Hernan Bas is inspired by pop literature, the gay community, dandyism, and history, specifically the Victorian time period. Bas makes art because art, to him, is the way to connect with something bigger than day-to-day experiences. One of his shows was once touted as creating a Never-Never Land for the visitors to lose themselves in; the decadence and story-telling of his work helps do this. His inspirations and motivations are almost entirely from within himself- his own interests, his experience as a young gay man, his favorite books and stories. This kind of personal interest and influence makes me think of one of our visiting artists, Wayne Portraz. Both of these articles experienced and involved themselves with certain themes and subjects early on in life, and continued to represent them for years. For Portraz it was turtles and wilderness. For Bas, it's old stories and stylistic gay men.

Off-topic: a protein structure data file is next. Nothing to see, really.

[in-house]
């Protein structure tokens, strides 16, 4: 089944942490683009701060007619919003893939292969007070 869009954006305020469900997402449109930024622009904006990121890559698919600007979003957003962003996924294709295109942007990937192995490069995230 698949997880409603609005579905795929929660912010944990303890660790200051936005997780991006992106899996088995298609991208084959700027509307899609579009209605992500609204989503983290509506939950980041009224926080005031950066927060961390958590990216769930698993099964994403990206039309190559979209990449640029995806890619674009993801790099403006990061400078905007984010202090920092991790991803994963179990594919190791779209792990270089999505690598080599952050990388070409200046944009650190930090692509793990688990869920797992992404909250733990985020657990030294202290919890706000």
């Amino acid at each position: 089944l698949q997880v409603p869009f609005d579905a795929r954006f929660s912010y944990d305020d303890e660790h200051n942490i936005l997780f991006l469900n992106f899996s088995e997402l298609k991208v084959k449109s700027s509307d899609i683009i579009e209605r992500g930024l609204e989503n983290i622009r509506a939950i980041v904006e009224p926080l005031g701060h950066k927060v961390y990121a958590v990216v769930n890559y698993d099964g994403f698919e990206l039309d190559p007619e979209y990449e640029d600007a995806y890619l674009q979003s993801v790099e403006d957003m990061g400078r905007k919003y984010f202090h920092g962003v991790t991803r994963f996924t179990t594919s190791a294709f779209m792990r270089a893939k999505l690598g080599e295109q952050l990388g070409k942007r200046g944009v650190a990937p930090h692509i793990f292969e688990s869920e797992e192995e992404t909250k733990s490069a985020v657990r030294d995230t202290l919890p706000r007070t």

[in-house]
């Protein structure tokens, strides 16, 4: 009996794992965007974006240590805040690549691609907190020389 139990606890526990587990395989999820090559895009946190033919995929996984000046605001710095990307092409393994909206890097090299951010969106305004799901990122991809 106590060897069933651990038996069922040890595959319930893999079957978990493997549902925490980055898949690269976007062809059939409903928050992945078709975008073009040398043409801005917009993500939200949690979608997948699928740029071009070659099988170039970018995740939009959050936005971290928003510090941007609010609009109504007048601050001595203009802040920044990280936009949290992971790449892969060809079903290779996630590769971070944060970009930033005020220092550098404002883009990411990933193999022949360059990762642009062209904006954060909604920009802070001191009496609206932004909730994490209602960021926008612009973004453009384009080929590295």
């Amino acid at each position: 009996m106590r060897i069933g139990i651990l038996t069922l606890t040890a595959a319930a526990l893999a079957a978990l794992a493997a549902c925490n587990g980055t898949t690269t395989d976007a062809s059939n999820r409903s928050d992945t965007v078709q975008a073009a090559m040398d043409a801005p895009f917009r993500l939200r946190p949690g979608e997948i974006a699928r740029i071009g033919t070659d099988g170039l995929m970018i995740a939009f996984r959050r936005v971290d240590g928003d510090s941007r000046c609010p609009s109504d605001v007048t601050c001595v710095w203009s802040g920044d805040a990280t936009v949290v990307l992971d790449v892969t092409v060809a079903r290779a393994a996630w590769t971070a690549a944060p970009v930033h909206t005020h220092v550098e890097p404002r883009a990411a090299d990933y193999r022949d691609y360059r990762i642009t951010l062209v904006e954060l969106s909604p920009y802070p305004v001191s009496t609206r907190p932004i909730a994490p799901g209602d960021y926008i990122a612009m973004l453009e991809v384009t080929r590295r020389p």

Hernan Bas and Felix Gonzalez-Torres both created art as interpretations of personal stories, drawing on histories and influences; their motivations were personal. Gonzalez-Torres has expressed that his sole audience was Ross, his partner, while the intended audience for Bas's work is more wide. The backgrounds of these two artists are very different: Bas is from and currently lives in Florida, Gonzalez-Torres grew up in Puerto Rico and worked while based in New York City. THe two artist's use their mediums in entirely different ways- while Bas is at once lush and colorful and dramatic, Gonzalez-Torres is intensely minimal, and entirely symbolic. Bas often cites being part of the gay community as inspiration for his work, simply, that men and the perspective of a young gay man infiltrate his work. I think it is interesting to look at the work of another gay male artist, and see not the dandyism and extravagant colors of Bas but the symbolism and quietness of having your partner die of AIDS. These two very different perspectives I think are very interesting, as they both come from telling personal stories in very different ways.